Suppose some sort of food became contaminated by a pathogen. Say e-coli found its way onto leaves of lettuce, or the rinds of someone's cantaloupe, or into the center of a great big lot of hamburger.
Or maybe listeriosis reared its ugly head.
Suppose that pathogen killed an average of 366 people every single year. What if the people who didn't die as a direct result of this contaminant were more likely to commit suicide, more likely to have heart attacks and strokes, and much less productive in the days following exposure to this dreaded infection? Imagine if nations plagued by this menace had lower SAT scores than more enlightened nations, which have eschewed it.
What if a vaccination (or maybe legislation) against this nightmare could save the United States $434 million a year? Or by other calculations as much as a billion bucks?
Imagine if this was a menace far more serious than shark attacks, which number around 75 annually, worldwide. Worse than U.S. deaths by lightning, at an average of 55 per year. More serious even than boating-related drownings, which come in at 347 per year in the U.S. Deadlier than tornados that average about 80 deaths per year.
How would you expect the American public to react? Demands for instant and widespread recalls? Insistence on changes in the way the foodstuff was prepared to prevent the pathogen from spreading among the populace? Panicked changes in what foods were purchased or where they were grown?
Probably those things and more. Talk shows would buzz. Activists would protest. Laws would be proposed and enacted willy-nilly, with little concern for common sense or effectiveness. And of course some people would be quick to blame farmers, even though most of us hate the darned thing, as do our poor cows, creatures of habit that they are.
However, we all quietly take just such a killer in stride, year after year, as we have for generations. Like sheep habituated to the nudging of the border collie, we trudge downstairs two Sunday mornings a year, to reset our clocks to keep the government happy.
This endless tinkering with time, perpetually perpetrated upon the populace in the name of saving energy, is making many of us sick. How many times have you succumbed to a cold or flu in the week after the change? It sends the whole nation into a spiral of jet lag and even sends many people to playing Farmville and Candy Crush Saga more than they normally do.
Does it work? In a word, no. Although we instituted Daylight Savings Time during World War l, recent studies suggest that we actually consume more energy thanks to the shift. For Pete's sake, the very premise is said to have originated with Benjamin Franklin, who thought to save candles by adjusting the clock.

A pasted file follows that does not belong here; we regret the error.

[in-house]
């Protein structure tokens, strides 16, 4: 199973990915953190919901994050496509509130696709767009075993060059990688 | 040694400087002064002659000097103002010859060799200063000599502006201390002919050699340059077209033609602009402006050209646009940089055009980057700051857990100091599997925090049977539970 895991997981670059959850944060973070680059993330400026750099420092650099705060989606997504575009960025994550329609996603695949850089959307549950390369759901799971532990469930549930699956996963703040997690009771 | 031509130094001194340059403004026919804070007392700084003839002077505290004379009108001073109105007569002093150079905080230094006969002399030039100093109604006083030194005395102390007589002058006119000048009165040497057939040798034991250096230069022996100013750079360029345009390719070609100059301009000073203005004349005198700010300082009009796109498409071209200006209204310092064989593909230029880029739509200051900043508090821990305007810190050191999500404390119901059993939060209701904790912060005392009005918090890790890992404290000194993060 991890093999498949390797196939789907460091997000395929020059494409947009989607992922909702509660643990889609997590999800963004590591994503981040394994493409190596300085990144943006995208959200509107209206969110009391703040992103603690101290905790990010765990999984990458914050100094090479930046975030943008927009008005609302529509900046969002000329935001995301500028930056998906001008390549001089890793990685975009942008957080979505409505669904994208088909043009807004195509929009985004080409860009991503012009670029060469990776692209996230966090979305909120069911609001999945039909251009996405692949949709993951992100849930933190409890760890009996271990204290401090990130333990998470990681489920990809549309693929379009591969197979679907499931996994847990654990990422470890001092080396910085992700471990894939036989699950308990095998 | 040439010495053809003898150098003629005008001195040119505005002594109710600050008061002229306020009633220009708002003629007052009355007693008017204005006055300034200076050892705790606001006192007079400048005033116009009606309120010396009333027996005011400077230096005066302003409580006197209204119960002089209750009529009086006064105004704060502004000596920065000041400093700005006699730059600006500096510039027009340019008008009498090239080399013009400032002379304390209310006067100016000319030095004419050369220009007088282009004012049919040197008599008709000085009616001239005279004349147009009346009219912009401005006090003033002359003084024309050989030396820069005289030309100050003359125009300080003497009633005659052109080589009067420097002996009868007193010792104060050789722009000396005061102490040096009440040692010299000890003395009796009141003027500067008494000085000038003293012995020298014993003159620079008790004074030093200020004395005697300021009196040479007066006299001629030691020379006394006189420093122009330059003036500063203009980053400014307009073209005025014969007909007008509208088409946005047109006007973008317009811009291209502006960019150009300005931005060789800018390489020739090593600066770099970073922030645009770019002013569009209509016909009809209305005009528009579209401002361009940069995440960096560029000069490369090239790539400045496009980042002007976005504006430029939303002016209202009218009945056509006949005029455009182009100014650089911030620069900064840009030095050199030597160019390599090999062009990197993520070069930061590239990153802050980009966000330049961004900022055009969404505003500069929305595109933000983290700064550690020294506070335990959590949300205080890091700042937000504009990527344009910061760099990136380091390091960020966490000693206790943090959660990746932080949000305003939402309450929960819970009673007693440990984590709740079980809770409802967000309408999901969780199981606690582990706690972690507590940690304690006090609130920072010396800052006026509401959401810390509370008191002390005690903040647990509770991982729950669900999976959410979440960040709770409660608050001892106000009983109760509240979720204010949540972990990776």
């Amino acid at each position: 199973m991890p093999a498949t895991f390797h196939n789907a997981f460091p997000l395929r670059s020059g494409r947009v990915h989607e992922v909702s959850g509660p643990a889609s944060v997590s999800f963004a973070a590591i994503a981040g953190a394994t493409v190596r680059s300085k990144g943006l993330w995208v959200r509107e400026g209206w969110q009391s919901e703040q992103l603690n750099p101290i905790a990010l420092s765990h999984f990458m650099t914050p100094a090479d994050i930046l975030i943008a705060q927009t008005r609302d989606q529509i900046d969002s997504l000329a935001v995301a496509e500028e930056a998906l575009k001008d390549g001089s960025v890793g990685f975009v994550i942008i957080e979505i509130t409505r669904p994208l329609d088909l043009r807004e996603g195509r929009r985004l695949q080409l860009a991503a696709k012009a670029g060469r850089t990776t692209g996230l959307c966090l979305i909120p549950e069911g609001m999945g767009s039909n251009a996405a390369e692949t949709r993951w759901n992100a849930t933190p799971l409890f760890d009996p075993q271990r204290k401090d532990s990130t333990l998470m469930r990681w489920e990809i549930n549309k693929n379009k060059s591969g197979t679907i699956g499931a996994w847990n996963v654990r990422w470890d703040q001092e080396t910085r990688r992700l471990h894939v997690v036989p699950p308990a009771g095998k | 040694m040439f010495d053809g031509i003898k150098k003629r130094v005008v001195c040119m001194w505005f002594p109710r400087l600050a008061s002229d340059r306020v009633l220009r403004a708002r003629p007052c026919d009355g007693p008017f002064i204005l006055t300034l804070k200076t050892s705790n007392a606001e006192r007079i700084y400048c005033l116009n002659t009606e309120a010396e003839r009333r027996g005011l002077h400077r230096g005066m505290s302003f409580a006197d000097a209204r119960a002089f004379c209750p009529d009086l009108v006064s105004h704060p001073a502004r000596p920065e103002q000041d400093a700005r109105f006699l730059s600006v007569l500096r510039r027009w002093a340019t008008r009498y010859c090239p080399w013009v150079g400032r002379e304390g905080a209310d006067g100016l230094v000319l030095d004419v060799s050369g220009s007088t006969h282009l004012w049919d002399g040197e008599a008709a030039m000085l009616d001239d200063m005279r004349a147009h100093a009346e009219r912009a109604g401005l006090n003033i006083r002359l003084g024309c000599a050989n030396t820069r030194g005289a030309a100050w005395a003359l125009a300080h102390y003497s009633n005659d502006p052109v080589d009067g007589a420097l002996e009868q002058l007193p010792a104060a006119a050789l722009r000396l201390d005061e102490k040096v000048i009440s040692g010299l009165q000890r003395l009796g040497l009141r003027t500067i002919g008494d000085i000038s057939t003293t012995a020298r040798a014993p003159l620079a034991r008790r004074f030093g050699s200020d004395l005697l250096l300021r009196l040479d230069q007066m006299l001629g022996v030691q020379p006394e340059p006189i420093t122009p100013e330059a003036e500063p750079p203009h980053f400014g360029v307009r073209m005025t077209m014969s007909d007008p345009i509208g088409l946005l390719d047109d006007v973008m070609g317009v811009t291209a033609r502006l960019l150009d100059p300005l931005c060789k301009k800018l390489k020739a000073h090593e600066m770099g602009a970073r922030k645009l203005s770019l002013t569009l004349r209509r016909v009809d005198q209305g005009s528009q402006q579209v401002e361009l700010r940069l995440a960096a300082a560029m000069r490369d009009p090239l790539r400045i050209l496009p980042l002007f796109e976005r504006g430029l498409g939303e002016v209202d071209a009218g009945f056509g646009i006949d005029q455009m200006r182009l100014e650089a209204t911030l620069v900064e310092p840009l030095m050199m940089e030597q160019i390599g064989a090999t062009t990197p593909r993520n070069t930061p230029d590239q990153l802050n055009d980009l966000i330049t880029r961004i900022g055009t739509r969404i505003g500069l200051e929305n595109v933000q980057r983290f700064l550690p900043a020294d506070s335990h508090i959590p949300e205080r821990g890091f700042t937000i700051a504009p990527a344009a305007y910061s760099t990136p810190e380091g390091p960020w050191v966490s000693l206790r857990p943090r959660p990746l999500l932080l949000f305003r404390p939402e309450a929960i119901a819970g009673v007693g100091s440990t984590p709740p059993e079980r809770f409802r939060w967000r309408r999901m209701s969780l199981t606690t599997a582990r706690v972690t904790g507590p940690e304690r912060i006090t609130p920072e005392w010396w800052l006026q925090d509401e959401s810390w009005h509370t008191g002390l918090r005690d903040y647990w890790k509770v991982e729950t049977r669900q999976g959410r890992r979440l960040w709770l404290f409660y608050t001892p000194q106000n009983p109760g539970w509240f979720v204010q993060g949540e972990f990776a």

Personally, I think we should all write or call our Congress folks and school them soundly. Changing the time twice a year is unnecessary and counter-productive.
As I said, if a pathogen killed and injured people on the scale that changing the clocks does, outrage would ensue. So let's get outraged and insist upon change. My personal choice would be to change the darned clocks half an hour just one more time, and then never mess with them again.
However, this seems to be a pretty unlikely scenario. Scientific American quoted Matthew Kotchen of the University of California, Santa Barbara, as saying, "I'm skeptical we could change daylight saving time on a national level, because we've become accustomed to it." He added, "We might want to consider it for other costs or benefits it could have."
Maybe we should all just refuse to cooperate, starting next fall.
It would be hard to deny that this has been a winter for the record books. With storm after storm blasting places more often associated with golf tournaments, sunshine and cold, sweet tea, small wonder that weather has been big news. The Great Lakes have frozen to near record levels, and ice breakers have logged four times their normal hours, according to ABC news.
Niagara Falls has also frozen over this winter. Twice.
Rumors abound of farms in this area having underground water pipes, which haven't frozen in generations, freeze repeatedly. Some folks we have heard about have dug up their pipes and just covered them with insulation and hay, because they kept freezing over and over again. No sense in digging more than you have to I guess.
Still, I didn't realize just how cold it had become until I saw a photo from a farm in Wisconsin. It showed a row of bright-eyed, happy-looking baby calves wearing strange little velcroed halters, with bright, red bags over their ears.
Intrigued, I looked further into what they might be. Turns out that they are calf ear muffs.
Although at first I thought they were homemade, and indeed the Internet abounds with plans for do-it-yourself bovine ear protection, these were made by a company from Iowa -- Sullivan Supply.
Seems in really cold weather out in the Upper Midwest, calves' ears sometimes get frostbitten. Sometimes they even freeze before their mamas can dry them off, even inside barns.
That isn't too hard for me to believe, by the way. We had a bull calf born on a relatively warm day last week, and although his ears were in no danger of frostbite, it took a long time to get him warm and dry. I'll bet he would have enjoyed a set of bossy (can I still use that word?) ear muffs.
One company that makes them, Marge's Muffs, says on its website: "I first designed the calf ear muffs in 1993 when we were showing our purebred cattle. We had a purebred bull calf born and he had frozen ears. I decided to sew something to help prevent that from ever happening again."
The company has expanded into producing everything from berry bags to auger covers, proving that great things can grow from small ideas.
Fultonville dairy farmer MARIANNE FRIERS
is a regular columnist. She blogs